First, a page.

• Minimum age
  • Nighttime driving restriction
  • Passenger restriction (except for family, unless noted)

Stage 3: Full Licensure

  • Minimum age

What are the GDL Laws In My State?

Novice teen drivers rarely crash while they are being supervised by adults, but have the highest crash rates of all age groups during the first 6 months of unsupervised driving when they become fully licensed. Supervised Driving in a GDL Program PDF, 756.71 KB

Because GDL laws vary, it is essential to find out your own State’s GDL law. While you’re at it, check out your licensing agency’s website for the driver manual your teen reads and a parent guide to supervised driving.

Many States require parents to certify their teens have completed a certain amount of supervised driving practice – usually 40 to 50 hours – before they qualify for an intermediate license. Other States require a 6- to 12-month holding period. It’s a good idea to keep a daily log of your teen’s driving activities.

What Can I Do to Make Sure My Teen Follows the GDL Laws?

While GDL laws have proven effective, they can be difficult to enforce. Imagine the challenges police face determining your teen driver’s age from afar after 9 p.m. That’s why your oversight is so important. Set driving ground rules with your teen and explain the consequences for breaking them; then get it in writing using a contract like the Parent-Teen Driving Contract. Most importantly: Enforce the rules.

In a Nutshell

  • Learn your State's GDL laws using this interactive State map.
  • Check out your licensing agency’s website for the driver manual your teen reads and a parent guide to supervised driving.
  • Keep a daily log of your teen’s driving.
  • Set driving ground rules with your teen and explain the consequences; then get it in writing and, most importantly, enforce the rules.

Recommendations

NHTSA-Recommended GDL Provisions and Restrictions

Stage 1: Learner's Permit

  • State sets minimum age for a learner's permit at no younger than 16 years old;
  • Pass vision and knowledge tests, including rules of the road, signs, and signals;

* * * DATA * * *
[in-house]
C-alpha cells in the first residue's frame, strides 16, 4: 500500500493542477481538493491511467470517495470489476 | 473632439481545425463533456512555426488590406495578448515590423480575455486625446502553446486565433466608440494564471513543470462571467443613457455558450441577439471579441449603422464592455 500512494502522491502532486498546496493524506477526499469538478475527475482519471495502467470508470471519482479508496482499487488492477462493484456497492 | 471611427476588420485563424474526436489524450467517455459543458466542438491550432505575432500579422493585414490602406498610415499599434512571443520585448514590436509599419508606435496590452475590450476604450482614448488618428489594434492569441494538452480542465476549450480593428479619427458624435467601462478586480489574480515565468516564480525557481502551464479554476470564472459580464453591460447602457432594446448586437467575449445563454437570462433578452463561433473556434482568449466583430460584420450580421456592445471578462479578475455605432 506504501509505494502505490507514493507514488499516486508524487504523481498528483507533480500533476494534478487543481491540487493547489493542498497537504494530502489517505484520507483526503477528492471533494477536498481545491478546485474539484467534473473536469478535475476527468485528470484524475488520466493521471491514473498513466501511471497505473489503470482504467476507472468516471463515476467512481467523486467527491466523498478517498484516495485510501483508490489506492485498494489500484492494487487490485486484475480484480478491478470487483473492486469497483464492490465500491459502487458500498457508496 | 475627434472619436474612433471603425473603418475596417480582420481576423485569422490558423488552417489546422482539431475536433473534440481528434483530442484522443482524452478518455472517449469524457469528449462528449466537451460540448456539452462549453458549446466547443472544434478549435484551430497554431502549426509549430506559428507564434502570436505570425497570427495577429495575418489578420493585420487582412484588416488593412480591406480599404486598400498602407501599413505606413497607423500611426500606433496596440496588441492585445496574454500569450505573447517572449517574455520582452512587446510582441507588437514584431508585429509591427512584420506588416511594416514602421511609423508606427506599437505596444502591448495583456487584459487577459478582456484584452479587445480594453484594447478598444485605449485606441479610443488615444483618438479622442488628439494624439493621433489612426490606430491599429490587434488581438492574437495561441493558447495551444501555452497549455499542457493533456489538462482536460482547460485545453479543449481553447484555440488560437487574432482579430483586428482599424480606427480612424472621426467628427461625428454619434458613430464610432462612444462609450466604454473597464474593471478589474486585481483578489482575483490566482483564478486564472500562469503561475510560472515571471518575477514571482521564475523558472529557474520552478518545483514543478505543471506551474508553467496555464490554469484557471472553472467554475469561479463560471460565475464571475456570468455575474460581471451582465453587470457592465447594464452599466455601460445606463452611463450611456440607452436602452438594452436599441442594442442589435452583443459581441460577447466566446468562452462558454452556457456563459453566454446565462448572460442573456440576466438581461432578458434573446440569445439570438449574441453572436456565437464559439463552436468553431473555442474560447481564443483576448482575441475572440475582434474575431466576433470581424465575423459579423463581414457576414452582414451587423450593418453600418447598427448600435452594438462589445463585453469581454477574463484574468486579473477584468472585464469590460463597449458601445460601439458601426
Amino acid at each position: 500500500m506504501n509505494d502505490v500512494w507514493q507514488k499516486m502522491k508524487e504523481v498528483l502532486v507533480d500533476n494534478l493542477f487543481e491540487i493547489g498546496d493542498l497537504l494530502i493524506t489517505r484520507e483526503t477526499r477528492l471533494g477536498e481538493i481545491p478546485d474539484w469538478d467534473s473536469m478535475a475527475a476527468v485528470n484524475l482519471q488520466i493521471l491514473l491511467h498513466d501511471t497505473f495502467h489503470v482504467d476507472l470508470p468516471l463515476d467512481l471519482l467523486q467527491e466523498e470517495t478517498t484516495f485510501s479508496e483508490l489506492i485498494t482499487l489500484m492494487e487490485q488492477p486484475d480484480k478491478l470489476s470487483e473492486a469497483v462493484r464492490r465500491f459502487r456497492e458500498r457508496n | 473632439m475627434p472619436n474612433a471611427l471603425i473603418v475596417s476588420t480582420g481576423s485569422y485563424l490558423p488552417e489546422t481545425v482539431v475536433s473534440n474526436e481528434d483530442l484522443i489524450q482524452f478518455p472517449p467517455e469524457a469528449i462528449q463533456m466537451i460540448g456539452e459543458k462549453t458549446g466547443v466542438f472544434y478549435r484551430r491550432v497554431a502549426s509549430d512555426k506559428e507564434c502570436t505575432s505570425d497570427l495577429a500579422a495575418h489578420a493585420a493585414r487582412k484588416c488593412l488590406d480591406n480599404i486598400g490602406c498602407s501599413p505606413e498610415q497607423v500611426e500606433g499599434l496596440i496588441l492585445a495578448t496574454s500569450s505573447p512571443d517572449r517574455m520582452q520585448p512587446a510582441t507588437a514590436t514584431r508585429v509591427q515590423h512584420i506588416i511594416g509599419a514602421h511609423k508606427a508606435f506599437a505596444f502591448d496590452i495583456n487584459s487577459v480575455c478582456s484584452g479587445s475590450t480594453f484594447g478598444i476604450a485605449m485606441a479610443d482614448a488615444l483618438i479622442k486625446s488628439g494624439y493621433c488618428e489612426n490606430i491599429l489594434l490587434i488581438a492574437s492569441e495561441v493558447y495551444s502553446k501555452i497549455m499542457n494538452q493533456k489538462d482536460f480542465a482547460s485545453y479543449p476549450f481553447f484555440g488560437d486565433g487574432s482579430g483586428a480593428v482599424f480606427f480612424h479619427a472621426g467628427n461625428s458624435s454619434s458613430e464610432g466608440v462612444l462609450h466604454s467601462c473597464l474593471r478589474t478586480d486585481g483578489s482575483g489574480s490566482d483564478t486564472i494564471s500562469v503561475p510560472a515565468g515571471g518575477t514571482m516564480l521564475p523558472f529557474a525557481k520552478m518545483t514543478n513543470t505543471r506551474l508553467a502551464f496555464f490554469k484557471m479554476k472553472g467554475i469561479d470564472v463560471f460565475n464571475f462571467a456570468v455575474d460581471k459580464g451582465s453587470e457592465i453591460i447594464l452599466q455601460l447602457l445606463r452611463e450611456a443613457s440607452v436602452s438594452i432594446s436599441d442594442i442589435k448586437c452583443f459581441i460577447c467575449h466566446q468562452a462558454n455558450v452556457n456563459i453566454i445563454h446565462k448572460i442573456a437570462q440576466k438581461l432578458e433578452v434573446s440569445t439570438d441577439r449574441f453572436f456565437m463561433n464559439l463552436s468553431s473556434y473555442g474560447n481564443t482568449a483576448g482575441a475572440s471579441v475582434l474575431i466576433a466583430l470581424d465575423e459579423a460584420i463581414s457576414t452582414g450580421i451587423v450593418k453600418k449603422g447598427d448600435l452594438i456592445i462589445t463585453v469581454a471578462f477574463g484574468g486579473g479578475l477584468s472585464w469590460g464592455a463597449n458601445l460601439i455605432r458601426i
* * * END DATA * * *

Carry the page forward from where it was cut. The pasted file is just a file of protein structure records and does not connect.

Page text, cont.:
• Completion of basic driver training;
  • Licensed adult (who is at least 21 years old) required in the vehicle at all times;
  • All occupants must wear seat belts;
  • Zero alcohol in system while driving;
  • Learners permit is visually distinctive from other driver licenses;
  • Must remain crash- and conviction-free, including violations of the seat belt, zero-tolerance, speed, and other GDL provisions, for at least 6 consecutive months to advance to the next level;
  • Parental certification of 30 to 50 practice hours; and
  • No use of portable electronic communication or entertainment devices while driving.

Stage 2: Intermediate (Provisional) License

  • Completion of Stage 1;
  • State sets minimum age of 16.5 years old;
  • Completion of intermediate driver education training (e.g., safe driving decision-making, risk education);
  • All occupants must wear seat belts;
  • Licensed adult required in the vehicle from 10 p.m. until 5 a.m. (e.g., nighttime driving restriction) with limited exceptions (e.g., religious, medical, or school- or employment-related driving);
  • Zero alcohol in system while driving;
  • Provisional license is visually distinctive from a regular license;
  • Teenage passenger restrictions – not more than one teen passenger for the first 12 months of Intermediate License. Afterward, limit the number of teen passengers to two until age 18;
  • Must remain crash- and conviction-free, including violations of the seat belt, zero-tolerance, speed, and other GDL provisions, for at least 6 consecutive months to advance to the next level; and
  • No use of portable electronic communication or entertainment devices while driving.

Stage 3: Full Licensure

  • Completion of Stage 2;
  • State sets minimum age of 18 for lifting of passenger and nighttime restrictions;
  • Zero alcohol in system while driving; and
  • Visually distinctive license for drivers under the age of 21.

The Facts

Teen Crash Stats – Get the Facts

  • In 2015, there were 1,972 teen drivers of passenger vehicles involved in fatal motor vehicle traffic crashes. An estimated 99,000 teen drivers were injured in motor vehicle traffic crashes.
  • In 2015, 58 percent of all 15- to 18-year-old passenger vehicle occupants killed were unrestrained.
  • In 2015, almost 20 percent of the teen drivers involved in fatal crashes were drinking.
  • In 10 percent of fatal crashes involving a teen driver in 2015, the teen driver was distracted at the time of the crash.
  • In 2015, an estimated 99,000 teen drivers (15-18 years old), were injured in motor vehicle traffic crashes.
  • In 2015, there were 2,207 motor vehicle traffic fatalities in passenger vehicle crashes that involved teen drivers 15 to 18 years old.
The Topic

Driver's Education

Driver's Education Starts at Home

Driving tests are intended to ensure that people using public roadways have a minimum level of competence and are aware of safe driving practices and road law Driver License Testing of Young Novice Drivers

The Benefits of Driver's Education Programs